Canada Takes Serious Look At Banning Guns in Cities
TORONTO — REACTING to recent acts of random violence that have shocked millions of Canadians, Canada's federal government is weighing whether to make owning a handgun illegal for all but soldiers and police.
Justice Minister Allan Rock first unveiled the proposal April 11 and since has been hit by a barrage of criticism from Canada's gun lobby - as well as about half the members of his own Liberal Party. Despite the battering, Mr. Rock has not backed off.
The minister said again last week that active proposals include one to ban all guns in Canadian cities and ban handguns nationwide. Aboriginals who survive by hunting and farmers would be allowed to retain rifles and shotguns, he says.
But Rock sees no need for guns in Canadian cities and remains convinced more must be done to halt random urban violence. ``I do not want to find Canada falling into a cycle where people believe they have to acquire a weapon for protection of themselves,'' he says.
The triggers for government action were three highly publicized murders that brought calls for the government to do something before Canada's cities become like those of its violent neighbor to the south. Two were marked by their randomness.
First there was the drive-by shooting late last month in Ottawa of British engineer Nicholas Battersby, who was shot on the street with a rifle from a jeep. Three youths are charged.
But while the Battersby shooting shocked many, it was the April 5 murder of Georgina Leimonis in Toronto that provoked outrage. She was shot with a sawed-off shotgun during an armed robbery in an upscale Toronto cafe. News media coverage of the crime and police search for assailants was intense.
``The growing number of tragedies committed with illegal guns, in crowded places, in broad daylight, is an outrage that has rocked Canada,'' says Priscilla de Villiers, who heads CAVEAT, a national antiviolence group.
Canadians were severely shaken after the Dec. 6, 1989, massacre of 14 women in Montreal by a man with a now-banned semi-automatic gun. The Montreal tragedy led to Canada's toughest gun-control act, which became fully enforced Jan. 1, 1994. Yet many say that even the requirements of a written test, several permits, a 28-day waiting period, and police checks would not prevent the Montreal murderer from legally obtaining a weapon.
Public fears over violent crime
Public fear of violent crime - more than any other single area of public concern - has risen steadily in the last decade, according to Donna Dasko, a researcher with Environics, a national polling firm. Public approval for even tougher gun-control laws runs around 80 percent or more of those polled.
Some, however, suggest that public fears are far out of proportion to the actual danger. ``There are some reasons to be concerned, but they've been grossly overblown by politicians and the media,'' says Philip Stenning, a University of Toronto criminologist who specializes on the impact of gun control on crime. He says there is ``no evidence that use of guns is increasing'' in homicides, and ``in fact slightly the opposite.''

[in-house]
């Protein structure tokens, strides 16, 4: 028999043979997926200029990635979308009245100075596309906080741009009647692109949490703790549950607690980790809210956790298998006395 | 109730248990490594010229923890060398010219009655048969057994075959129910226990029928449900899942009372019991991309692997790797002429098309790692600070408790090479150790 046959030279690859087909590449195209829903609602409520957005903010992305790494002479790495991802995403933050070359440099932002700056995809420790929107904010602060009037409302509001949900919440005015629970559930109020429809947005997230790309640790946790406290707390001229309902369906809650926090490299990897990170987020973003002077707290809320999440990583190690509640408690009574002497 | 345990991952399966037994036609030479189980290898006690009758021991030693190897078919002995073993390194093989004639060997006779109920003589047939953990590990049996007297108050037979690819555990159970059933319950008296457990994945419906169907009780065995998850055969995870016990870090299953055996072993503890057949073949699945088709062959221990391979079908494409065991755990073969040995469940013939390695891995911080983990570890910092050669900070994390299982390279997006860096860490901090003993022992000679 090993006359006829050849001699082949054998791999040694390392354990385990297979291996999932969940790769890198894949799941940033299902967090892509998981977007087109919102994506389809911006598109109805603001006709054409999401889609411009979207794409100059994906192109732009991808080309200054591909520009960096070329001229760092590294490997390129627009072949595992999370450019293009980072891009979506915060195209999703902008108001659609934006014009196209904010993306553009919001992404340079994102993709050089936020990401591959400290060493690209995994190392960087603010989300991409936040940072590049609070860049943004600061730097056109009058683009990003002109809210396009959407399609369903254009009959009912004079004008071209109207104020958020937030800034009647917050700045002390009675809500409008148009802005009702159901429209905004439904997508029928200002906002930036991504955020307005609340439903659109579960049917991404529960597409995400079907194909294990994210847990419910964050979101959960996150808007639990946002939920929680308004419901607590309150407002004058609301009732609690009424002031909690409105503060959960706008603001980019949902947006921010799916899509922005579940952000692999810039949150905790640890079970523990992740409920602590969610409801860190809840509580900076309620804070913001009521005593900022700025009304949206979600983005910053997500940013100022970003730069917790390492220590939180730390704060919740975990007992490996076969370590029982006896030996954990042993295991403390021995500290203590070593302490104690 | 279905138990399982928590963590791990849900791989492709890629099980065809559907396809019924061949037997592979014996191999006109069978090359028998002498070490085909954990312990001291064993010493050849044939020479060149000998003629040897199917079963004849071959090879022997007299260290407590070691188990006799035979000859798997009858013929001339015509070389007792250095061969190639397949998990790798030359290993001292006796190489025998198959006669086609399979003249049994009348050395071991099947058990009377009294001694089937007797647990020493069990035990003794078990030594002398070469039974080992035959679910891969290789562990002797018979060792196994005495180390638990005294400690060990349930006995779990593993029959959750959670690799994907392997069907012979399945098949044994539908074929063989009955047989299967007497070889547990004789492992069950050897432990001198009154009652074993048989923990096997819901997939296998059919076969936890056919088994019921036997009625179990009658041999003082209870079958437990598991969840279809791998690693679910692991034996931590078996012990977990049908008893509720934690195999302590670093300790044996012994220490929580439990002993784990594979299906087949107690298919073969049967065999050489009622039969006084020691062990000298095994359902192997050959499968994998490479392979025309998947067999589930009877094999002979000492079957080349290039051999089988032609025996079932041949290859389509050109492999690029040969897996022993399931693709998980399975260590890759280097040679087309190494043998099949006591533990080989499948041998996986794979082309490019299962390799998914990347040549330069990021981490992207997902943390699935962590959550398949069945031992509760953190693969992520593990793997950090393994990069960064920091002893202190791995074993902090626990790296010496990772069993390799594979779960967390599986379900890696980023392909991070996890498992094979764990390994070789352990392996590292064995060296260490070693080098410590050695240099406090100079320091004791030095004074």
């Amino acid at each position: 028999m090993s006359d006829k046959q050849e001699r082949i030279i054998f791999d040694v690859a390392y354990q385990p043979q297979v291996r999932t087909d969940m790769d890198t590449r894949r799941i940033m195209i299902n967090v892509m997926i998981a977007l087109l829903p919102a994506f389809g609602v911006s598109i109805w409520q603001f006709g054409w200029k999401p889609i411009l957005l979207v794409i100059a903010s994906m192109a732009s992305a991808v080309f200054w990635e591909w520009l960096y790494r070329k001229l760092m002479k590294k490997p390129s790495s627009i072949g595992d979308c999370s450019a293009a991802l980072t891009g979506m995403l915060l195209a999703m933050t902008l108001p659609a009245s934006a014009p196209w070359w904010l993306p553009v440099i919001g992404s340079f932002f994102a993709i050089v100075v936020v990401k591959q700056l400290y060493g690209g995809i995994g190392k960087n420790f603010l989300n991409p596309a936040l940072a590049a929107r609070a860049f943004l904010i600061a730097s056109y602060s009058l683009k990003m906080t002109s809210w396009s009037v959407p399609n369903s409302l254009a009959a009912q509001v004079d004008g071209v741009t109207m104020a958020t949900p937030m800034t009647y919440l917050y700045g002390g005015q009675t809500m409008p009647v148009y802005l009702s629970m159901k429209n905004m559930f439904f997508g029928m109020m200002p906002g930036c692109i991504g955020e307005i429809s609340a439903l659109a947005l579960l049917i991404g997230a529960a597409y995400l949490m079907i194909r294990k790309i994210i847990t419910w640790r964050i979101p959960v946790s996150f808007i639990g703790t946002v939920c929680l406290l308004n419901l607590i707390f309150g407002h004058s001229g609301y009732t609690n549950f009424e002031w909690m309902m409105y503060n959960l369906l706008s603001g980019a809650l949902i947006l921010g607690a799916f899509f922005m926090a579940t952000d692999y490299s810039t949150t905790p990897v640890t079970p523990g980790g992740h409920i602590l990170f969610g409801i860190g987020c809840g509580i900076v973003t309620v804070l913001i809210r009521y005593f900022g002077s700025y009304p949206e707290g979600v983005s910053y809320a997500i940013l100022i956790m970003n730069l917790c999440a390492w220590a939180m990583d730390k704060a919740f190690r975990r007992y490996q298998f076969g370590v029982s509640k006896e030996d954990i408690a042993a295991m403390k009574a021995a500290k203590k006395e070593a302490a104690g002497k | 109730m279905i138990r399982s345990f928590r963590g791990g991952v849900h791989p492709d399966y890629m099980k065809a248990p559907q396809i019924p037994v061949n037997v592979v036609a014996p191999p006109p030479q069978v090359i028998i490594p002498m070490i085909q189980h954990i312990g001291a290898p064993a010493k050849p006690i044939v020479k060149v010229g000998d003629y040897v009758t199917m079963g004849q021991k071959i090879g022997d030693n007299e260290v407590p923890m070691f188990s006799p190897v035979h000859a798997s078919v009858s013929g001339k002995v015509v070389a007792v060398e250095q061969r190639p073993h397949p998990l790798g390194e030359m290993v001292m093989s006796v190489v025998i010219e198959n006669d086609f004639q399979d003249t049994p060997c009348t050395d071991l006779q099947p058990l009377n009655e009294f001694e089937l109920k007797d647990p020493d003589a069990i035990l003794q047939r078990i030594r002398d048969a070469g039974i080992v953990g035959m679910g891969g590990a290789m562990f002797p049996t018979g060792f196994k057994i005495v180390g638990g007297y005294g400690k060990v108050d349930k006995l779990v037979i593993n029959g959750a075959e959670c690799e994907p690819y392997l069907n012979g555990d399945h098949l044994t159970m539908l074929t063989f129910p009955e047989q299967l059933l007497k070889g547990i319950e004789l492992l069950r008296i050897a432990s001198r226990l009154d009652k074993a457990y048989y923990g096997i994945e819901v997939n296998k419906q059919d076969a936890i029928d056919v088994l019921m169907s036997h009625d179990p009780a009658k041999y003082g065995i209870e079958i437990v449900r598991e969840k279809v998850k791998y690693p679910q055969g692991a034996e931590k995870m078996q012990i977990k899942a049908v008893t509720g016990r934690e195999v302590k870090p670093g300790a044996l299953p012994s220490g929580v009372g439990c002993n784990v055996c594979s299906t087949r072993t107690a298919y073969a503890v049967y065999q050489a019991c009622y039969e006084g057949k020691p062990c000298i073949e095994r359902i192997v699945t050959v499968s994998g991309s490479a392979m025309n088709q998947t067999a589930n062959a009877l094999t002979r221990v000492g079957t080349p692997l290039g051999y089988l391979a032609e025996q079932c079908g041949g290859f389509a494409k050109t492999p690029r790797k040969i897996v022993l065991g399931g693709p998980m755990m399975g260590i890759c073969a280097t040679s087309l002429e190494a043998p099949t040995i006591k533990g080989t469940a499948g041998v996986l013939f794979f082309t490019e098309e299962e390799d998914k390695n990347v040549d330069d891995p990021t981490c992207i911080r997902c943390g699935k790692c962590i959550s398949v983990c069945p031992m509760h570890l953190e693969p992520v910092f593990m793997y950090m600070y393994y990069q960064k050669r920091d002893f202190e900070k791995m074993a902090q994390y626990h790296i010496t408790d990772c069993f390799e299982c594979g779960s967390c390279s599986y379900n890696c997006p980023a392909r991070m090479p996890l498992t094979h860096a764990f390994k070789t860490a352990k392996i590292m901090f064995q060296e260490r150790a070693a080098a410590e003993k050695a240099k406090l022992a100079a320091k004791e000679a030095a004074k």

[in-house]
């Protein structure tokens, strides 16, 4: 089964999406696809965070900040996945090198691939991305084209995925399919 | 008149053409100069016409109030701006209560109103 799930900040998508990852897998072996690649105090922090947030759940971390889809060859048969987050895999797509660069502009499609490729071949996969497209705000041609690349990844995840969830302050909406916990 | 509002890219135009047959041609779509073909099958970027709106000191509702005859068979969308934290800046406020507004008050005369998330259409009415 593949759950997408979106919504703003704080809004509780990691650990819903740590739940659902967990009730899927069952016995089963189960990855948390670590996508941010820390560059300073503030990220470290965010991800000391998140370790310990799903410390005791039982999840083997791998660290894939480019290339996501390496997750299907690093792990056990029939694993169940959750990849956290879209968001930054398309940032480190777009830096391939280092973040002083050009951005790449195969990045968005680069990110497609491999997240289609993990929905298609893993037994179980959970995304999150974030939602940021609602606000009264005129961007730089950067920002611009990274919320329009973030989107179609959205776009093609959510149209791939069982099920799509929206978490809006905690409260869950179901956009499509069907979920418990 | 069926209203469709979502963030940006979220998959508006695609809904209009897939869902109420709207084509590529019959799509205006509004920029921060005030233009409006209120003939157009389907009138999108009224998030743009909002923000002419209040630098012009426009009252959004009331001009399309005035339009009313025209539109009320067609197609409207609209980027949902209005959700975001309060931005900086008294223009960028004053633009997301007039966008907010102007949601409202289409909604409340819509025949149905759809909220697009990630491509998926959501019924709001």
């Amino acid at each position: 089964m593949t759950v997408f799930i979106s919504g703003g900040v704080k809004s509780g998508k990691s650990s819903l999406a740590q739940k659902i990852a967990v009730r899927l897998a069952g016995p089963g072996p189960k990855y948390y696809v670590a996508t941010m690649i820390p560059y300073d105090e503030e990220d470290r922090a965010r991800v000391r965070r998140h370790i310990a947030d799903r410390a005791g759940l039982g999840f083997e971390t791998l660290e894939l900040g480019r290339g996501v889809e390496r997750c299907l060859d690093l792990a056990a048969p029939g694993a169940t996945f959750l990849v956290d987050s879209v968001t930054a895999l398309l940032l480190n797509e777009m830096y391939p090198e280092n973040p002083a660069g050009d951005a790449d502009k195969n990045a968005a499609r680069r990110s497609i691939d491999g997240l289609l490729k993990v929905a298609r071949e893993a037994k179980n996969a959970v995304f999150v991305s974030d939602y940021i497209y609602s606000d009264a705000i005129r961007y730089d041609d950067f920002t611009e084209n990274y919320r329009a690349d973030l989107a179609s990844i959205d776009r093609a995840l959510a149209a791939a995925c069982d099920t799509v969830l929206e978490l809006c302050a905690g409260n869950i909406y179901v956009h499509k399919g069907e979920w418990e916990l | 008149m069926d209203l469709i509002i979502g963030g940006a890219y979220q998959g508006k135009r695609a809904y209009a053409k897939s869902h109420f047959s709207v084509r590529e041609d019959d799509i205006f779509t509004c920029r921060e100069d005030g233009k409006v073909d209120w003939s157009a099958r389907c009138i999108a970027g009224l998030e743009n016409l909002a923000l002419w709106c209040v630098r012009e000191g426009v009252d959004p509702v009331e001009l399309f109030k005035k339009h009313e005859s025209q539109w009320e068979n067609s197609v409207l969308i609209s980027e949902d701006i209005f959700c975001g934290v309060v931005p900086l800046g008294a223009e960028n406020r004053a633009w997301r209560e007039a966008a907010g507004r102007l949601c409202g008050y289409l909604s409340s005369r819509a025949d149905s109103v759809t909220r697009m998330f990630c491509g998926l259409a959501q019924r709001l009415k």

Violent crime in Canada is far lower than in the United States. In 1992, the last year in which data was available, there were 732 murders in Canada, a rate of 2.67 per 100,000 population, according to Statistics Canada. In the US, 23,760 people were murdered, a rate of 9.3 per 100,000. The disparity grows when only cities are considered. In Toronto, there were 62 murders in 1993. By comparison Boston, whose metropolitan area is about the size of Toronto's, saw 98 people murdered that same year. In Washington, 710 people were murdered in 1993.
``There's no evidence that people are any less safe on the streets of Toronto than they were 5 or 15 years ago,'' Professor Stenning says, and yet, ``This [Leimonis] killing is being amplified to say we're going to rack and ruin, and that Toronto is becoming like Detroit.'' What is causing concern, Stenning says, is that while the use of guns overall is not increasing, handgun use in crimes is increasing. There is a greater likelihood today than five years ago that a homicide will involve a handgun, he says.
Whether banning handguns will help reduce violent crime in Canada is unclear. Police say hundreds, possibly thousands, of handguns are smuggled yearly from the US to Canada where they fetch up to C$500 (US$365). A nine-month police undercover operation, Operation Gun Runner, last year ended with 243 illegal guns seized and 17 people charged in connection with gun smuggling in southern Ontario. Few other numbers exist on gun smuggling, a subject the Justice Ministry has only begun to study.
In the meantime, Canadian customs agents at border crossings are using scanners on license plates that a computer cross-checks against suspect plate numbers and X-ray machines that can penetrate door panels, where guns are often hidden.
``The media is in a feeding frenzy over this,'' says David Tomlinson, president of the Calgary-based National Firearms Association. ``Rock wants to put a sticker up in the window of every Canadian home that says: 'I do not own a firearm. I do not have any way to protect myself. I rely entirely on the telephone to summon assistance.'''
But Wendy Cukier, president of the Toronto-based Coalition for Gun Control, says the old self-protection argument will not wash. There are more than 200 million guns in the US, compared with 6 million or so in Canada. ``Someone once said Canadians are like Americans, only with universal health care and no guns,'' Ms. Cukier says. ``I suppose if arming for self-protection worked, the US would be the safest country in world.''